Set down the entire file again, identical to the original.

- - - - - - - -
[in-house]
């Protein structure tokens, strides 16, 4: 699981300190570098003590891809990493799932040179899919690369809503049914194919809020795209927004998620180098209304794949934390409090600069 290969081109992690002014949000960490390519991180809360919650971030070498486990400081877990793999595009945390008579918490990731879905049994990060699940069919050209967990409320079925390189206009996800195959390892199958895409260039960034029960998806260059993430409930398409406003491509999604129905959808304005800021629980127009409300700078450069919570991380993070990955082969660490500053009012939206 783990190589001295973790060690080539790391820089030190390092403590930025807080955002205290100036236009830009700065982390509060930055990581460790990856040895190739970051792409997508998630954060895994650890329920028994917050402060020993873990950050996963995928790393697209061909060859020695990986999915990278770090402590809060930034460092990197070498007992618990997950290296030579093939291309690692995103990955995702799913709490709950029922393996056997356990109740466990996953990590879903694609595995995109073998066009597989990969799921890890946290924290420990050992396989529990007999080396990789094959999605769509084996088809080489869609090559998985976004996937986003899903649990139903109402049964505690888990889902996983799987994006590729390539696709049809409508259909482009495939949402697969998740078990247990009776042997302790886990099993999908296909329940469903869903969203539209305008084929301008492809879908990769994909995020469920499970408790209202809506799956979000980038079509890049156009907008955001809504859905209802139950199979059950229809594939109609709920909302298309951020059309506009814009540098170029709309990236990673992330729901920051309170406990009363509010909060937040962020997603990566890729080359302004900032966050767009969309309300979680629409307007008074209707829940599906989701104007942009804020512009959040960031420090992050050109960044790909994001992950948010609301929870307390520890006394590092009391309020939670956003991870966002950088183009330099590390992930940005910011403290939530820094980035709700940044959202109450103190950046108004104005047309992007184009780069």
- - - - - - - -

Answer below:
[in-house]
């Protein structure tokens, strides 16, 4: 699981300190570098003590891809990493799932040179899919690369809503049914194919809020795209927004998620180098209304794949934390409090600069 290969081109992690002014949000960490390519991180809360919650971030070498486990400081877990793999595009945390008579918490990731879905049994990060699940069919050209967990409320079925390189206009996800195959390892199958895409260039960034029960998806260059993430409930398409406003491509999604129905959808304005800021629980127009409300700078450069919570991380993070990955082969660490500053009012939206 783990190589001295973790060690080539790391820089030190390092403590930025807080955002205290100036236009830009700065982390509060930055990581460790990856040895190739970051792409997508998630954060895994650890329920028994917050402060020993873990950050996963995928790393697209061909060859020695990986999915990278770090402590809060930034460092990197070498007992618990997950290296030579093939291309690692995103990955995702799913709490709950029922393996056997356990109740466990996953990590879903694609595995995109073998066009597989990969799921890890946290924290420990050992396989529990007999080396990789094959999605769509084996088809080489869609090559998985976004996937986003899903649990139903109402049964505690888990889902996983799987994006590729390539696709049809409508259909482009495939949402697969998740078990247990009776042997302790886990099993999908296909329940469903869903969203539209305008084929301008492809879908990769994909995020469920499970408790209202809506799956979000980038079509890049156009907008955001809504859905209802139950199979059950229809594939109609709920909302298309951020059309506009814009540098170029709309990236990673992330729901920051309170406990009363509010909060937040962020997603990566890729080359302004900032966050767009969309309300979680629409307007008074209707829940599906989701104007942009804020512009959040960031420090992050050109960044790909994001992950948010609301929870307390520890006394590092009391309020939670956003991870966002950088183009330099590390992930940005910011403290939530820094980035709700940044959202109450103190950046108004104005047309992007184009780069």